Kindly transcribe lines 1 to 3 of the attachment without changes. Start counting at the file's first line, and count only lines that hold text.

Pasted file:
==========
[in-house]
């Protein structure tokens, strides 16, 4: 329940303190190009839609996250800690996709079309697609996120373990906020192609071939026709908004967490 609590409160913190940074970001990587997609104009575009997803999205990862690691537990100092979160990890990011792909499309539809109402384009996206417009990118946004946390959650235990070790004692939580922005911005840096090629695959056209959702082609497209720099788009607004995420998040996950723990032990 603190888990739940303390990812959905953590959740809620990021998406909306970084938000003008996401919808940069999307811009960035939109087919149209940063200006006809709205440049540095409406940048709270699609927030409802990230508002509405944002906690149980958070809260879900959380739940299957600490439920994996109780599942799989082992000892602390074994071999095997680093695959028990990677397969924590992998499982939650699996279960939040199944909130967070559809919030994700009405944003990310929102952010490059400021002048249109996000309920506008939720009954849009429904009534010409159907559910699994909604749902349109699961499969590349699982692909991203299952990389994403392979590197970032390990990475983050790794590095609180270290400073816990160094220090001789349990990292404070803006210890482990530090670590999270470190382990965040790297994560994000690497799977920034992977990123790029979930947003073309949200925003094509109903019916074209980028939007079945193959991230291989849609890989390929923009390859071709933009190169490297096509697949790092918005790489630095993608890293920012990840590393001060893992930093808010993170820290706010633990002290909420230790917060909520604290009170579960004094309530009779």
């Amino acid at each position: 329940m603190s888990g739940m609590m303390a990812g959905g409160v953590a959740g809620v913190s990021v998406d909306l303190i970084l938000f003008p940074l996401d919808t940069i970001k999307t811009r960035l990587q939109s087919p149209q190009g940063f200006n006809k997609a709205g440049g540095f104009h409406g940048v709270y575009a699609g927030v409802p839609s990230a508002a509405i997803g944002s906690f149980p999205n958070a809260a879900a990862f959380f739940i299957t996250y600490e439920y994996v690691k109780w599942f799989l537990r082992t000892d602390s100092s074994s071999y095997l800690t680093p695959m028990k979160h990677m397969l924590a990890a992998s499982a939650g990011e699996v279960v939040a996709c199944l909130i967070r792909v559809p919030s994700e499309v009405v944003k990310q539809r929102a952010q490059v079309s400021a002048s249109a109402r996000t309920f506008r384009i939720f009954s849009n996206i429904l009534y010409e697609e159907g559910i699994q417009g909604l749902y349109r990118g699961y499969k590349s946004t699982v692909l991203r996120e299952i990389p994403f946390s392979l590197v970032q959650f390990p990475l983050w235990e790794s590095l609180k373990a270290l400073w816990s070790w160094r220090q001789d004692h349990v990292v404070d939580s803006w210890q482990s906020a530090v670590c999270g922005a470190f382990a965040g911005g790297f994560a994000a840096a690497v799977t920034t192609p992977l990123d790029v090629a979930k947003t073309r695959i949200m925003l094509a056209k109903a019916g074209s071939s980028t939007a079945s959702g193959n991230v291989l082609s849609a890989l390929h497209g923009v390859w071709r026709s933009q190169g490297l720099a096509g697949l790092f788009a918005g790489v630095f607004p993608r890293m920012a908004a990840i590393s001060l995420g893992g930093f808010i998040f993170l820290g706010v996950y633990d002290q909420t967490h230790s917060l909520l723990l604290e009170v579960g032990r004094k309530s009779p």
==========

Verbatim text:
[in-house]
């Protein structure tokens, strides 16, 4: 329940303190190009839609996250800690996709079309697609996120373990906020192609071939026709908004967490 609590409160913190940074970001990587997609104009575009997803999205990862690691537990100092979160990890990011792909499309539809109402384009996206417009990118946004946390959650235990070790004692939580922005911005840096090629695959056209959702082609497209720099788009607004995420998040996950723990032990 603190888990739940303390990812959905953590959740809620990021998406909306970084938000003008996401919808940069999307811009960035939109087919149209940063200006006809709205440049540095409406940048709270699609927030409802990230508002509405944002906690149980958070809260879900959380739940299957600490439920994996109780599942799989082992000892602390074994071999095997680093695959028990990677397969924590992998499982939650699996279960939040199944909130967070559809919030994700009405944003990310929102952010490059400021002048249109996000309920506008939720009954849009429904009534010409159907559910699994909604749902349109699961499969590349699982692909991203299952990389994403392979590197970032390990990475983050790794590095609180270290400073816990160094220090001789349990990292404070803006210890482990530090670590999270470190382990965040790297994560994000690497799977920034992977990123790029979930947003073309949200925003094509109903019916074209980028939007079945193959991230291989849609890989390929923009390859071709933009190169490297096509697949790092918005790489630095993608890293920012990840590393001060893992930093808010993170820290706010633990002290909420230790917060909520604290009170579960004094309530009779």
């Amino acid at each position: 329940m603190s888990g739940m609590m303390a990812g959905g409160v953590a959740g809620v913190s990021v998406d909306l303190i970084l938000f003008p940074l996401d919808t940069i970001k999307t811009r960035l990587q939109s087919p149209q190009g940063f200006n006809k997609a709205g440049g540095f104009h409406g940048v709270y575009a699609g927030v409802p839609s990230a508002a509405i997803g944002s906690f149980p999205n958070a809260a879900a990862f959380f739940i299957t996250y600490e439920y994996v690691k109780w599942f799989l537990r082992t000892d602390s100092s074994s071999y095997l800690t680093p695959m028990k979160h990677m397969l924590a990890a992998s499982a939650g990011e699996v279960v939040a996709c199944l909130i967070r792909v559809p919030s994700e499309v009405v944003k990310q539809r929102a952010q490059v079309s400021a002048s249109a109402r996000t309920f506008r384009i939720f009954s849009n996206i429904l009534y010409e697609e159907g559910i699994q417009g909604l749902y349109r990118g699961y499969k590349s946004t699982v692909l991203r996120e299952i990389p994403f946390s392979l590197v970032q959650f390990p990475l983050w235990e790794s590095l609180k373990a270290l400073w816990s070790w160094r220090q001789d004692h349990v990292v404070d939580s803006w210890q482990s906020a530090v670590c999270g922005a470190f382990a965040g911005g790297f994560a994000a840096a690497v799977t920034t192609p992977l990123d790029v090629a979930k947003t073309r695959i949200m925003l094509a056209k109903a019916g074209s071939s980028t939007a079945s959702g193959n991230v291989l082609s849609a890989l390929h497209g923009v390859w071709r026709s933009q190169g490297l720099a096509g697949l790092f788009a918005g790489v630095f607004p993608r890293m920012a908004a990840i590393s001060l995420g893992g930093f808010i998040f993170l820290g706010v996950y633990d002290q909420t967490h230790s917060l909520l723990l604290e009170v579960g032990r004094k309530s009779p």